I've always wanted twins. I remember during my first pregnancy, twenty years ago, lying anxiously on the hard table as the ultrasound tech pressed and proded, trying to make sure my little fetus had all the right parts. I had had to pee very badly, because back then you had to drink, literally, a gallon of water before you went in for your ultrasound or the techs couldn't get a good look. I'm not sure why. Did they have to look through my bladder at the little guy or what? I'm sure some of you know, and if you do, feel free to give us the answers. I digress. I remember poring over the grainy images on the screen trying to see if there were two (or four) of anything. I wanted twins so badly. At the end of the visit however, even though my fetus and I left the doctor's office with a clean bill of health, there had been a tinge of disappointment that there was only one baby in the sac. (Above is the end result of the grainy image on the monitor. Although there was only one, she turned out pretty nice, didn't she?)
During my third pregnancy, I had a dream that I gave birth to two lynxs. I was SURE this was a sign, a preparatory message of sorts. I studied dream interpretation and convinced myself that, surely, I was pregnant with twins. But again, after the ultrasound, I left with mixed emotions, glad that my fetus was healthy, but disappointed that my lynx dream had been meaningless. (Until I found this picture on Google images, I really had no idea what a lynx looked like. In my dream, I just knew they were lynxs. Thank you, Google.)
I experienced the same emotions with every single pregnancy thereafter. I even sometimes fantasized that after I delivered my baby, the doctor would shout, "Wait! There's something else in there! Okay, push, push....we've got another baby in here!" Nope, just a placenta.
My eighth pregnancy was different. Usually the first sign that God has sent down another little human to us was a late period and tender breasts. This time however, I hadn't been keeping track of my cycles, so I didn't know I was late. The first symptom I experienced was nausea and burping. I knew the feeling well, as it had accompanied me for at least five months of every pregnancy, but I was surprised it had come this early. I went to Walmart with five kids in tow, shouted over the crowd waiting in line at the pharmacy that I needed to know where the pregnancy tests were, tried to ignore the smirks and stares, hid the test in a triple-layered Walmart bag so John wouldn't see it, and tucked it in the back of our bathroom cabinet. When the baby had gone down for a nap and all of the other kids were working on their home school, I went into the bathroom, locked the door and did the deed. I sat the test on the bathroom counter, fixed up my pants and before I could finish buttoning them, a DARK pink line had already appeared in the window. I was shocked at the speed with which the test had registered the good news and I dropped to my knees right there in the bathroom to thank Heavenly Father, through tears of joy, for giving me this new opportunity.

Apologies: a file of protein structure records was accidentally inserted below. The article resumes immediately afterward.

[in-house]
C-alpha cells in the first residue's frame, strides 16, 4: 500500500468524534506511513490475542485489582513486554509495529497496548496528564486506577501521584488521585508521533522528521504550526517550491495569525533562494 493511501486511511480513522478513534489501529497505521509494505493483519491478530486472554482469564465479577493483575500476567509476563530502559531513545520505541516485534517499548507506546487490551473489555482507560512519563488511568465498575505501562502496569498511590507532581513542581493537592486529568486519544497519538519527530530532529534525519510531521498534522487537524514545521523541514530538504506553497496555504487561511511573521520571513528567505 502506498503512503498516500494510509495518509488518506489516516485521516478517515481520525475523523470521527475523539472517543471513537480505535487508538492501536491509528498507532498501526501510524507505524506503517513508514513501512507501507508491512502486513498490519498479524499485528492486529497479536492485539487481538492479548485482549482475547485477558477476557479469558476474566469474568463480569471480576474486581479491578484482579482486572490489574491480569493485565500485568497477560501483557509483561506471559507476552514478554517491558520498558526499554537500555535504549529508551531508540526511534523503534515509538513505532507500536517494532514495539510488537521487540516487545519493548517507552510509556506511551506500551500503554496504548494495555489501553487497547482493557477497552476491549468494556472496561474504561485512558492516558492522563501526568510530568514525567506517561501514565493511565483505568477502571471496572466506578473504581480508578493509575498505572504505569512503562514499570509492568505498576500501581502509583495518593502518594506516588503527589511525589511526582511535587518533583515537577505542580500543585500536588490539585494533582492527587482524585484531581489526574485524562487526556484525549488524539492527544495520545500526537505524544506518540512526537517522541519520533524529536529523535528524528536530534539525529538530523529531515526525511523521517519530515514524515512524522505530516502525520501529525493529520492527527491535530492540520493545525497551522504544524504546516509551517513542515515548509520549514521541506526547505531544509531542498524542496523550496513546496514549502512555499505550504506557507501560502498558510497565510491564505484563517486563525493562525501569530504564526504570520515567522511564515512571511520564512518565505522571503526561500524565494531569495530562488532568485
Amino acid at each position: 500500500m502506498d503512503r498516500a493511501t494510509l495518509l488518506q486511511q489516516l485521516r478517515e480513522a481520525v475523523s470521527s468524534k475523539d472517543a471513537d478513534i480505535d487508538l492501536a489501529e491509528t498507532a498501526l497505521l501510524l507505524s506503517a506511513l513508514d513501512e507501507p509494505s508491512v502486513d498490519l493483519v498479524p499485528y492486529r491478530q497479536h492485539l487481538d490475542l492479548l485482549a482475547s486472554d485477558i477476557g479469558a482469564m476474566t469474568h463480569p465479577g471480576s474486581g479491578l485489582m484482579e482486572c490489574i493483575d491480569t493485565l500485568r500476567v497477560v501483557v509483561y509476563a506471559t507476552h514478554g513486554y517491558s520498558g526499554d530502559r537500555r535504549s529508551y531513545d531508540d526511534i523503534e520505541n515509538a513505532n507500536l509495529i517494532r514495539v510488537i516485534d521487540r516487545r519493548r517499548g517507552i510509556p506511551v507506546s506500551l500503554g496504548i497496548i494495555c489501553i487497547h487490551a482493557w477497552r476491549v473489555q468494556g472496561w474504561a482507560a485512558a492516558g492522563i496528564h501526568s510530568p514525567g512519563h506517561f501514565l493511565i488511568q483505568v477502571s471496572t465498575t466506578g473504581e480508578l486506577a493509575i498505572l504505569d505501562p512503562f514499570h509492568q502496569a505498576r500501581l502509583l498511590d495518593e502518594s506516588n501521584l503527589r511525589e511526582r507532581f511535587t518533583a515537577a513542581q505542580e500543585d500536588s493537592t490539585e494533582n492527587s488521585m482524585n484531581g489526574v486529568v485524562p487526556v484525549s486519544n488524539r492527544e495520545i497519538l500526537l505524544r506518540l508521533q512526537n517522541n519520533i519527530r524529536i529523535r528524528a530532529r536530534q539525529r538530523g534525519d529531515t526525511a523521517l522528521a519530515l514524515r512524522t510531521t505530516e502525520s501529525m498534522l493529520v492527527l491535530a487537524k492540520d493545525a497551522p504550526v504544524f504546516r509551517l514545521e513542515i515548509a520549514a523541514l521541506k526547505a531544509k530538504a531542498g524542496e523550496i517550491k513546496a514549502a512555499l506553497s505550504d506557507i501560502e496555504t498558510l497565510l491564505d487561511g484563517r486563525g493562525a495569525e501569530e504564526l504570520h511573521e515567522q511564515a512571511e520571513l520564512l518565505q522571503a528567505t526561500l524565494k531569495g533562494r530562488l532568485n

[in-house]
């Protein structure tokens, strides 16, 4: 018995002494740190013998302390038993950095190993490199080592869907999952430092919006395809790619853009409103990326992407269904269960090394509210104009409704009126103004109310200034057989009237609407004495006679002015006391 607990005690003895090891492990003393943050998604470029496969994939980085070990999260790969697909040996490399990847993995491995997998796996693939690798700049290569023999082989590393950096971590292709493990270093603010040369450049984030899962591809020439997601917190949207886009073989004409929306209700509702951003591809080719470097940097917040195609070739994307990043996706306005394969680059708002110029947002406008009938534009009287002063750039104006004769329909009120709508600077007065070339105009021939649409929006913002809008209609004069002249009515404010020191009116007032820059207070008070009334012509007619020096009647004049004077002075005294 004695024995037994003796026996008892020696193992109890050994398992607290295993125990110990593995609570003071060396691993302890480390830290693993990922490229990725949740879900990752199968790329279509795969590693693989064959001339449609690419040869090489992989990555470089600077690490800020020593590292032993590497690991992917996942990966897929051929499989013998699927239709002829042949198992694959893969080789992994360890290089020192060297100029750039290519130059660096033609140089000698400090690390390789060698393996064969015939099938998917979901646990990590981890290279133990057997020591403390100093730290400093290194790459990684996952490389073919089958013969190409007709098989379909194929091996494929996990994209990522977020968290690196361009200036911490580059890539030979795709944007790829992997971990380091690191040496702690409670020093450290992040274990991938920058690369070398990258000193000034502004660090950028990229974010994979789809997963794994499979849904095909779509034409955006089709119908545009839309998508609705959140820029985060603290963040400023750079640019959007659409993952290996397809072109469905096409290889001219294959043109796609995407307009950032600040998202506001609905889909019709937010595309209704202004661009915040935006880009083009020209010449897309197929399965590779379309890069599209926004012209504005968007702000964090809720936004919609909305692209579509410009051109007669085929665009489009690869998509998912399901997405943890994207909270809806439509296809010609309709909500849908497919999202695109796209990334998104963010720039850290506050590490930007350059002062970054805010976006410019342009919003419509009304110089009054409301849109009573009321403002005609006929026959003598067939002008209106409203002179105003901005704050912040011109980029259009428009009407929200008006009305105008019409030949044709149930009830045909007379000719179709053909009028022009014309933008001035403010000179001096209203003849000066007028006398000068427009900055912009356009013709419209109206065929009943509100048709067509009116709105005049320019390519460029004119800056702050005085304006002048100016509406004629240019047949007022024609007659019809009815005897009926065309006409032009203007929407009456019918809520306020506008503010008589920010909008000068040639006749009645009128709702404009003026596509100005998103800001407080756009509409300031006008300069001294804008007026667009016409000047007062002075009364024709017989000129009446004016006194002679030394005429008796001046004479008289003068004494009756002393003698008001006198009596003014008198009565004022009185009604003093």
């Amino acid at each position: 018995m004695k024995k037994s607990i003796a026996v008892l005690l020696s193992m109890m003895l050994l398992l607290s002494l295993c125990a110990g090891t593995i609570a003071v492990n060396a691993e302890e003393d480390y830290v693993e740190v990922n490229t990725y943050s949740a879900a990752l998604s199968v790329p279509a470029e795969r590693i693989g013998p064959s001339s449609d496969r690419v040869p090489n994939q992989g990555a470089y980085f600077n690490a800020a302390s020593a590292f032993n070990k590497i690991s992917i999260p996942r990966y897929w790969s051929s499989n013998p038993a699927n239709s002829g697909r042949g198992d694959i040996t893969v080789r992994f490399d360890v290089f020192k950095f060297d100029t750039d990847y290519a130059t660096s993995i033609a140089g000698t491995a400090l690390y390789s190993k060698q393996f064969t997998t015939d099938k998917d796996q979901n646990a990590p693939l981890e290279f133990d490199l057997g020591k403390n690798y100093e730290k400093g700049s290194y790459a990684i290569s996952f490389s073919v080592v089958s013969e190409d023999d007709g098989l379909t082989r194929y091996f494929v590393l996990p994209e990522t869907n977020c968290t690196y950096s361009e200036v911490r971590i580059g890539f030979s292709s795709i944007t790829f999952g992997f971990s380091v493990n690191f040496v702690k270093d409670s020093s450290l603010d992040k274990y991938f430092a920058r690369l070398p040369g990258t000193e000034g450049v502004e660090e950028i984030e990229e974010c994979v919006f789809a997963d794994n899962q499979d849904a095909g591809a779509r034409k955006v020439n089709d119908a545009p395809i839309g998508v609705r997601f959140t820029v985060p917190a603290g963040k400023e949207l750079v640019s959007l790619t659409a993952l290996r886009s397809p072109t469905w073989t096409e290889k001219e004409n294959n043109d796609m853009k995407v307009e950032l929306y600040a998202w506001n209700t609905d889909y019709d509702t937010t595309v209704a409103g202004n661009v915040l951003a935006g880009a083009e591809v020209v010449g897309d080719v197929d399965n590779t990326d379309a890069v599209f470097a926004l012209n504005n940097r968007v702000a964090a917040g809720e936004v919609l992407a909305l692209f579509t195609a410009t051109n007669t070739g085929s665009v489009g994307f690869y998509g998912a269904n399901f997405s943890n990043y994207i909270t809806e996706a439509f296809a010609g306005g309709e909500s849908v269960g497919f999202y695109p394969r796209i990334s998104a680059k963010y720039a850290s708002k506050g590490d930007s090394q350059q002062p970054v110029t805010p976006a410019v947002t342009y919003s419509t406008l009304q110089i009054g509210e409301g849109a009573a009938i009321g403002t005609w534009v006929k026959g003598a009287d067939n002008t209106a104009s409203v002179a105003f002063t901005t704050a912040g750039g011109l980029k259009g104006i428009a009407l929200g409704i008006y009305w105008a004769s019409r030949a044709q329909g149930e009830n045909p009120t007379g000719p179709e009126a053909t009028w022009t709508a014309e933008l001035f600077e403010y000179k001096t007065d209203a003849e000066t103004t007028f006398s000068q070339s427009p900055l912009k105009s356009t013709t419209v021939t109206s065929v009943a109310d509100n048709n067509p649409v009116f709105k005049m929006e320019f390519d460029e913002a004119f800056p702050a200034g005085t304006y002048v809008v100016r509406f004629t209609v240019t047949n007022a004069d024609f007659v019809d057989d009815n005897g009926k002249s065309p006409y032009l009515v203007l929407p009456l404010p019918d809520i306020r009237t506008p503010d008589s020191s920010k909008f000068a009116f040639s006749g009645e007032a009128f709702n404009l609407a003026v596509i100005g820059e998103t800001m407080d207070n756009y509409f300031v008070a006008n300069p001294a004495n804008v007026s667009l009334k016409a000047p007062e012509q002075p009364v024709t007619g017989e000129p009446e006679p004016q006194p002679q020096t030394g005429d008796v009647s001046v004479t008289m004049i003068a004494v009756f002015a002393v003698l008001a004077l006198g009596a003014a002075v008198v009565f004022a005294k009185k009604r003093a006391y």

Now, how to tell John. Any way I tried would be anti-climactic. When I had found out I was pregnant with Johnny (my seventh and his first), it was five days before John's 50th birthday and I had been planning for three months that I would tell him I was pregnant with his first child on his fiftieth birthday. Things worked out pretty well, right? I had put the test in two ziploc bags, placed this in a gift bag along with a bib that said "I Love My Daddy", packed it in my suitcase as we would be on vacation in Salt Lake City on his birthday and waited. The wait was excruciating. I felt like he had to be the first one to know and I thought I was going to burst. I wanted to tell anybody, even the grocery store clerk, but I kept my silence for five days.
That long night before his birthday, I had asked him if he would like to stay awake to receive his present at midnight. We had been driving all day with six kids and had retired to an air mattress in the basement of his brother's home and he had no interest in staying up until midnight to receive his present. I magnanimously accepted his decline and stared at the ceiling as he began to snore. Two hours and about twenty-one rotations on the air mattress later, the clock struck midnight and I quietly asked him if he was awake. He didn't answer, so I thougt that perhaps he was awake, but I had just spoken too softly. I asked him again, a little louder. Still no response. I thought I might tap him to make sure he wasn't awake. The taps turned into shoves and he finally responded that he was awake now. "Good," I said. "Now you can open your birthday present!"
...All righty then. My wrists are hurting from pressing against the laptop, one of the babies is crying, and I'm falling asleep....so... I will continue with John's reaction and other interesting anecdotes about my twin pregnancy soon. Surely you understand.
Oh, and remember to get your posts ready (or search your archives) for Homemaker Mondays! Mr. Linky will be up at 6:00 AM Monday morning. I will also announce the winner of the necklace and earrings, so good luck, everybody!
What Having Twins Has Taught Me (Part Two)
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